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Bifurcation

From Chinese Buddhist Encyclopedia
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Bifurcation (black and white or false dichotomy) fallacies occur when someone presents a situation as having only two alternatives, when in fact, other alternatives exist or may exist. For example:

"There are only two versions of taekwondo history, one as described by the WTF and the other as described by the ITF."

Circulus in Demonstrando

This fallacy occurs if you assume as a premise the conclusion that you wish to reach. Often, the proposition is rephrased so that the fallacy appears to be a valid argument. For example:

"Because of the threat of AIDS, homosexuals should not be allowed in a taekwondo class. Any student who is revealed to be a homosexual should be expelled. Therefore, homosexual students will do anything they can to hide their secret, and will be open to threats of exposure. Therefore, homosexuals should not be allowed in a taekwondo class."

Note that the argument is entirely circular; the premise is the same as the conclusion. Circular arguments are surprisingly common. If you have already reached a particular conclusion once, it is easy to accidentally make it an assertion when explaining your reasoning to someone else.

Complex Question (Fallacy of Interrogation or Fallacy of Presumption)

This is the interrogative form of Begging the Question. One example is the classic loaded question:

"Have you stopped beating your wife?"

The question presupposes a definite answer to another question that has not been asked. This trick is often used by lawyers in cross-examination, when they ask questions like:

"Where did you hide the money you stole?"

Similarly, politicians often ask loaded questions such as:

"How long will this United Nations interference in our affairs be allowed to continue?"

Another form of this fallacy is to ask for an explanation of something which is untrue or not yet established.

Fallacy of Composition

Opposite of Fallacy of Division. This fallacy is to conclude that a property shared by a number of individual items, is also shared by a collection of those items, or that a property of the parts of an object, must also be a property of the whole thing. For example:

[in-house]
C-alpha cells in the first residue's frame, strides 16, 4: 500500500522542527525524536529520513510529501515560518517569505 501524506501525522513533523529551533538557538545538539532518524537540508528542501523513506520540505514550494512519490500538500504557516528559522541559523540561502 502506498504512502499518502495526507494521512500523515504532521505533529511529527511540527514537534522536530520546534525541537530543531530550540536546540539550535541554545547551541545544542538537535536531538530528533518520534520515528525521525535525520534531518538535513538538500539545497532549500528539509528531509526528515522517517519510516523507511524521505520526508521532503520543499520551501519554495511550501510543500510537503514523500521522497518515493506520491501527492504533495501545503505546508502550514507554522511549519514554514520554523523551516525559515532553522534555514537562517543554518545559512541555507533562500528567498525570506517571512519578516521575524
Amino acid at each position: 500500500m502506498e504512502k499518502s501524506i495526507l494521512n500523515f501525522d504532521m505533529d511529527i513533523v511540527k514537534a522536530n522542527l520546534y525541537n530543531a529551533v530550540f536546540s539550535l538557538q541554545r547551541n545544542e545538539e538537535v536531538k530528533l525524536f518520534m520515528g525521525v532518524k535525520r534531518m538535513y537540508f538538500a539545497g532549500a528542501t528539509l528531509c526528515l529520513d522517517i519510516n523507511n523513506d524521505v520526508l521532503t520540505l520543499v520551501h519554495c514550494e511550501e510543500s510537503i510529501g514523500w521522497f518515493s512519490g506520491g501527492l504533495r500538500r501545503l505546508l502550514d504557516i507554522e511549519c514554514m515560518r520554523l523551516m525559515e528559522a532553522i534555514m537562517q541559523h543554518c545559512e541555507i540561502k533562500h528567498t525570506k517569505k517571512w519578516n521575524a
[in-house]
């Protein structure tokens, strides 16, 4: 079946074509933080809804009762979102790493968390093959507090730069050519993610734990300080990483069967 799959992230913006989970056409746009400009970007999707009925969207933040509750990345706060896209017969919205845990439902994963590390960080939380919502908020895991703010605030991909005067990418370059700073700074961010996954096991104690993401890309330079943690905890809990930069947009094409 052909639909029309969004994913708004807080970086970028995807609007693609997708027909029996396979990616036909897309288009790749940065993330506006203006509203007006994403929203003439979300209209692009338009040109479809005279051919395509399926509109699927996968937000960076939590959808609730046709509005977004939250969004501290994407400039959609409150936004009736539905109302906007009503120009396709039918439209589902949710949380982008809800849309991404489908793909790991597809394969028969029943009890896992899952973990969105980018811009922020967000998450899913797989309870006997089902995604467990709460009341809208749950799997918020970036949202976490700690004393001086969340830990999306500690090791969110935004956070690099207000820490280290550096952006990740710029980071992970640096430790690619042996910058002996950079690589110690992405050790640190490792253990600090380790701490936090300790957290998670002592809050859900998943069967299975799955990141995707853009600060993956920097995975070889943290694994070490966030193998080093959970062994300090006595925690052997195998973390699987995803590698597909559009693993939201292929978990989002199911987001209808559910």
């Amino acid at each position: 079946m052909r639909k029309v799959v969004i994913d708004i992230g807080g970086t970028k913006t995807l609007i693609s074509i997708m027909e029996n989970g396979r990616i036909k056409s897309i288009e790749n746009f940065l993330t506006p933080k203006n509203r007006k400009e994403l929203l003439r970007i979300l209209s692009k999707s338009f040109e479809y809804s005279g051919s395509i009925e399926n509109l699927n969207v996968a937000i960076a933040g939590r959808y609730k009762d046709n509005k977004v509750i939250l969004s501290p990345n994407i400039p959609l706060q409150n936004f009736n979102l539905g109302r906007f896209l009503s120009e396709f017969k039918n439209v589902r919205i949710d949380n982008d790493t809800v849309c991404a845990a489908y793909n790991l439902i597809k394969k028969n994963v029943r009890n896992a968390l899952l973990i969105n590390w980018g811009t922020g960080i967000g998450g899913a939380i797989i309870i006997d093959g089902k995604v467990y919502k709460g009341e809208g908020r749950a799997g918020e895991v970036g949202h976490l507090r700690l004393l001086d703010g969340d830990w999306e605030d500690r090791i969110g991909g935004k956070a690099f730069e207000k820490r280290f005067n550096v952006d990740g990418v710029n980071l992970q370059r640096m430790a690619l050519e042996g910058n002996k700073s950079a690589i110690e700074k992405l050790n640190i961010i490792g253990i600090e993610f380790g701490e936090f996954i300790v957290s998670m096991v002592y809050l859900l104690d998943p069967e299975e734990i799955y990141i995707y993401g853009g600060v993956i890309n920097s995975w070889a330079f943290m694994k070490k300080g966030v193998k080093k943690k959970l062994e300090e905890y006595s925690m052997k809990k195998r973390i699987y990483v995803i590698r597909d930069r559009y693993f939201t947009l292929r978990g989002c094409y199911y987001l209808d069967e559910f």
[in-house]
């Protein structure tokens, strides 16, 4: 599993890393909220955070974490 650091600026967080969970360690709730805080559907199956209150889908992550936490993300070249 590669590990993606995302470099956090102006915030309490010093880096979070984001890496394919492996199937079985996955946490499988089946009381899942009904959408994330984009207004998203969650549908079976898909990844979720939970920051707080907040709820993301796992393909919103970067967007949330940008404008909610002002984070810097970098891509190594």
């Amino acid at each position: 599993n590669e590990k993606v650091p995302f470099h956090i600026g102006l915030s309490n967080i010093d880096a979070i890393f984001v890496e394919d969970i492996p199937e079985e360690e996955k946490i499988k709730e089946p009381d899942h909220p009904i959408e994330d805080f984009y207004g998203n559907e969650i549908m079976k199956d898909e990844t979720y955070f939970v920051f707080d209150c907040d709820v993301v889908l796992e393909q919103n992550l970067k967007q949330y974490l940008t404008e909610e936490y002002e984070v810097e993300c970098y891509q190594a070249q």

"Many of the students in the class think the taekwondo instructor is a good teacher, therefore, the class must think the instructor is a good teacher."

Converse Accident (Hasty Generalization)

This is the reverse of the Fallacy of Accident. It occurs when you form a general rule by examining only a few specific cases that are not representative of all possible cases. For example:

"The taekwondo opponent I fought at the tournament was a bad fighter. Therefore, all taekwondo practitioners are bad fighters."

Converting a Conditional

This fallacy is an argument of the form "If A then B, therefore, if B then A."

"As the rank promotion requirements are lowered, more students will be earning black belts. So, if we see the number of black belts increasing over the next few years, we will know that the promotion requirements are still being lowered."

This fallacy is similar to the Affirmation of the Consequent, but phrased as a conditional statement.

Cum Hoc Ergo Propter Hoc

This fallacy is similar to Post Hoc Ergo Prompter Hoc. The fallacy is to assert that because two events occur together, they must be causally related. It is a fallacy because it ignores other factors that may be the cause(s) of the events.

"Rank testing failures have increased since Elmo starting teaching. Elmo must not be a good teacher."

This fallacy is a special case of the more general Non Causa Pro Causa.

Denial of the Antecedent===

This fallacy is an argument of the form "A implies B, A is false, therefore, B is false." The truth table for implication displayed in the arguments topic shows why this is a fallacy.This fallacy is different from Non Causa Pro Causa that has the form "A implies B, A is false, therefore, B is false", where A does not in fact imply B at all. Here, the problem is not that the implication is invalid, instead, it is that the falseness of A does not allow us to deduce anything about B. This is the converse of the fallacy of Affirmation of the Consequent. For example:

"If a UFO appeared before me, it would prove that UFO's are real. But none ever appeared before me, so cases of alien abductions must be false."

Dicto Dimpliciter (Fallacy of Accident or Sweeping Generalization)

A sweeping generalization occurs when a general rule is applied to a particular situation, but the features of that particular situation mean the rule is inapplicable. It is the error made when you go from the general to the specific. This fallacy is often committed by people who try to decide moral and legal questions by mechanically applying general rules. For example:

"Most ITF students dislike WTF students. You are a ITF student, so you must dislike WTF students."

Fallacy of Division

This is the opposite of the Fallacy of Composition. It consists of assuming that a property of something must apply to its parts, or that a property of a collection of items is shared by each item.

"You train at dojang known for its good fighters. Therefore, you must be a good fighter." Equivocation (Fallacy of Four Terms)

Equivocation occurs when a key word is used with two or more different meanings in the same argument. One way to avoid this fallacy is to choose your terminology carefully before beginning the argument, and avoid words that have many meanings. For example:

"I have heard that your school has some "bad" black belts. I do not want my child to attend the school because I do not want him exposed to bad behavior by senior ranks."

Extended Analogy

This fallacy often occurs when some suggested general rule is being argued over. The fallacy is to assume that mentioning two different situations, in an argument about a general rule, constitutes a claim that those two situations are analogous to each other. For example, the following is an argument about sharing music over the Internet: